After years of making headlines for his outspoken views on declining quality of mainstream comics, and Hollywood's involvement in the industry, Moore is ultimately leaving out of a sense of completeness with his ability to tell stories in comic book form. That's a more positive spin than most fans would've expected - but it didn't stop Moore from dropping one more big criticism about a pretty popular comic book superhero.
"I am sure there is probably a very good reason for the hundreds of thousands of adults who are flocking to see the latest adventures of Batman, but I for one am a little in the dark for what that reason is.
The superhero movies – characters that were invented by Jack Kirby in the 1960s or earlier – I have great love for those characters as they were to me when I was a 13-year-old boy. They were brilliantly designed and created characters. But they were for 50 years ago. I think this century needs, deserves, its own culture. It deserves artists that are actually going to attempt to say things that are relevant to the times we are actually living in. That's a longwinded way of me saying I am really, really sick of Batman." --Alan Moore
Moore's theory (if clarification is needed) is that by recycling comic book icons like Batman, decade after decade after decade, comic book creators are detaching themselves from the full potential of creating something that speaks to the times they live in. It's a fair theory - though not without its fair share of rebuttals.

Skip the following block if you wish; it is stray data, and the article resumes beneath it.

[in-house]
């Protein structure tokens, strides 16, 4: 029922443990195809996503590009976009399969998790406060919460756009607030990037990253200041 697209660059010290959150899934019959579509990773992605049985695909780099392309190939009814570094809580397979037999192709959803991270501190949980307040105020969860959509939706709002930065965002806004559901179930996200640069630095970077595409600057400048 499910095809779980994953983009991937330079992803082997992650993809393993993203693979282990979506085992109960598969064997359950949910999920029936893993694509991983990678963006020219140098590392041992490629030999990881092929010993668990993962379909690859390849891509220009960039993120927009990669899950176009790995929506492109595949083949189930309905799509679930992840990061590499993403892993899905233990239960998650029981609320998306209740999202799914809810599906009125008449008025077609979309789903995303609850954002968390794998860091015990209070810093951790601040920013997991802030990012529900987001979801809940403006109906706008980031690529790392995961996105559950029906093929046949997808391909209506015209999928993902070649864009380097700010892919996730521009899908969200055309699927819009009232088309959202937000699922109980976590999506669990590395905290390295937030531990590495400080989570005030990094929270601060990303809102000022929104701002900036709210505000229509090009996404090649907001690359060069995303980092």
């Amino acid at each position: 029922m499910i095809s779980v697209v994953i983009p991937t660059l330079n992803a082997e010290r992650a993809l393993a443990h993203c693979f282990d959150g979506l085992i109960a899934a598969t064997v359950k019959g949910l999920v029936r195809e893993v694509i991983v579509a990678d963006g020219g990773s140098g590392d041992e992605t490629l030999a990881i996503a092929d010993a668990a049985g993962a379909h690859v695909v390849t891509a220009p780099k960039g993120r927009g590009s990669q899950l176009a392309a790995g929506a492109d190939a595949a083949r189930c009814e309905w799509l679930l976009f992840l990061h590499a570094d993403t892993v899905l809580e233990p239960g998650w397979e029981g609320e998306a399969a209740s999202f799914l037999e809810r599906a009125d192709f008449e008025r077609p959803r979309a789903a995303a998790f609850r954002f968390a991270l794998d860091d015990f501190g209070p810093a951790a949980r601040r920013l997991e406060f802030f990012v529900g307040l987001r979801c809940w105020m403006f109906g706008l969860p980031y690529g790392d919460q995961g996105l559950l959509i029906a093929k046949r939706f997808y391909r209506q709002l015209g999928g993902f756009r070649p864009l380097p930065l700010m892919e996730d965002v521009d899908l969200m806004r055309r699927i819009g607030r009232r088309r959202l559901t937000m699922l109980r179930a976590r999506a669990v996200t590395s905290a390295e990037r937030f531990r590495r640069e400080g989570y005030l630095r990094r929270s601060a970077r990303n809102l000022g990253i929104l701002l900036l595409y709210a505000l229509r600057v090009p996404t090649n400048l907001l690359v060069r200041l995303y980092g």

For one thing, many people see comic book superheroes as a modern version of mythological figures. In that sense, myths exist to be passed down from generation to generation, slightly altered as the times change, while retaining core themes and structure. In fact, one of the final comics Moore himself will be working on, League of Extraordinary Gentlemen, is built around characters that, while not mythological, have certainly become popular enough through literature and cinema to be called "iconic." Watchmen is a distinct reaction to superhero mythology of the time, so there's room to argue that enduring myths are a fine thing to have - and superheroes like Batman (who has spawned his own branches of philosophical and literary study), endure for valid reasons beyond entertaining children and childlike adults.
On the other hand: Moore's sentiment isn't an isolated one. As modern comic books (and their subsequent TV/movie adaptations) are trying to alter traditional characters through race and/or gender changes, there has been an increasingly vocal crowd asking why traditional characters must "tweaked," instead of new characters (in a full range of diversity) being created.
That's one of those debates that probably needs to get worked out in comment threads (please, not on Twitter...), but bringing things back around: Do you agree with Alan Moore? Have we seen too much Batman these days? Is there such a thing?0comments